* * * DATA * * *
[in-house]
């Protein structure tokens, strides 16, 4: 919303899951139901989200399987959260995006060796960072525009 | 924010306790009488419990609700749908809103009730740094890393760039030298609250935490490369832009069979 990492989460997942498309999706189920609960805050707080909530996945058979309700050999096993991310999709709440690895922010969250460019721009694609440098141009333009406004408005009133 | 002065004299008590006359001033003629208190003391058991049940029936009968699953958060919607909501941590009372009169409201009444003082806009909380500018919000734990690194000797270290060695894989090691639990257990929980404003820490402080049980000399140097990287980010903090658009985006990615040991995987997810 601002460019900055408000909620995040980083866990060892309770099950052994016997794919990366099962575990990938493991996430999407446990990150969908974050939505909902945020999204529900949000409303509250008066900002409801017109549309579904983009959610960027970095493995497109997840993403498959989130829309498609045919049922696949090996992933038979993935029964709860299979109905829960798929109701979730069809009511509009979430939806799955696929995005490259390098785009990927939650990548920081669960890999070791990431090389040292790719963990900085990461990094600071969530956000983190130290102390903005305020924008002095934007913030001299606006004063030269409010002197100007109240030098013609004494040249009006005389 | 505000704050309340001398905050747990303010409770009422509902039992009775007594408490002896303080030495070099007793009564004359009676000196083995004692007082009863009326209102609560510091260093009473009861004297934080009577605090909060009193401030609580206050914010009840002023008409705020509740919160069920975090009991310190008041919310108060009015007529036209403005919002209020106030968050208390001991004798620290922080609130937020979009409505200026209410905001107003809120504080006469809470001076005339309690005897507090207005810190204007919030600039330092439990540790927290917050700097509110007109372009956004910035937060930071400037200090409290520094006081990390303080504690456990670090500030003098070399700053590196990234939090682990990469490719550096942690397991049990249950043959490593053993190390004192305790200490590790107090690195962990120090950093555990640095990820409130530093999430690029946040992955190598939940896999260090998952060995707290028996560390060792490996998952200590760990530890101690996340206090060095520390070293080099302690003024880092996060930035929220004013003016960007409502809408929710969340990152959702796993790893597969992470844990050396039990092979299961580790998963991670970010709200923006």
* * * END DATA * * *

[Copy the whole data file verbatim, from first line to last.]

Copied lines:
[in-house]
């Protein structure tokens, strides 16, 4: 919303899951139901989200399987959260995006060796960072525009 | 924010306790009488419990609700749908809103009730740094890393760039030298609250935490490369832009069979 990492989460997942498309999706189920609960805050707080909530996945058979309700050999096993991310999709709440690895922010969250460019721009694609440098141009333009406004408005009133 | 002065004299008590006359001033003629208190003391058991049940029936009968699953958060919607909501941590009372009169409201009444003082806009909380500018919000734990690194000797270290060695894989090691639990257990929980404003820490402080049980000399140097990287980010903090658009985006990615040991995987997810 601002460019900055408000909620995040980083866990060892309770099950052994016997794919990366099962575990990938493991996430999407446990990150969908974050939505909902945020999204529900949000409303509250008066900002409801017109549309579904983009959610960027970095493995497109997840993403498959989130829309498609045919049922696949090996992933038979993935029964709860299979109905829960798929109701979730069809009511509009979430939806799955696929995005490259390098785009990927939650990548920081669960890999070791990431090389040292790719963990900085990461990094600071969530956000983190130290102390903005305020924008002095934007913030001299606006004063030269409010002197100007109240030098013609004494040249009006005389 | 505000704050309340001398905050747990303010409770009422509902039992009775007594408490002896303080030495070099007793009564004359009676000196083995004692007082009863009326209102609560510091260093009473009861004297934080009577605090909060009193401030609580206050914010009840002023008409705020509740919160069920975090009991310190008041919310108060009015007529036209403005919002209020106030968050208390001991004798620290922080609130937020979009409505200026209410905001107003809120504080006469809470001076005339309690005897507090207005810190204007919030600039330092439990540790927290917050700097509110007109372009956004910035937060930071400037200090409290520094006081990390303080504690456990670090500030003098070399700053590196990234939090682990990469490719550096942690397991049990249950043959490593053993190390004192305790200490590790107090690195962990120090950093555990640095990820409130530093999430690029946040992955190598939940896999260090998952060995707290028996560390060792490996998952200590760990530890101690996340206090060095520390070293080099302690003024880092996060930035929220004013003016960007409502809408929710969340990152959702796993790893597969992470844990050396039990092979299961580790998963991670970010709200923006």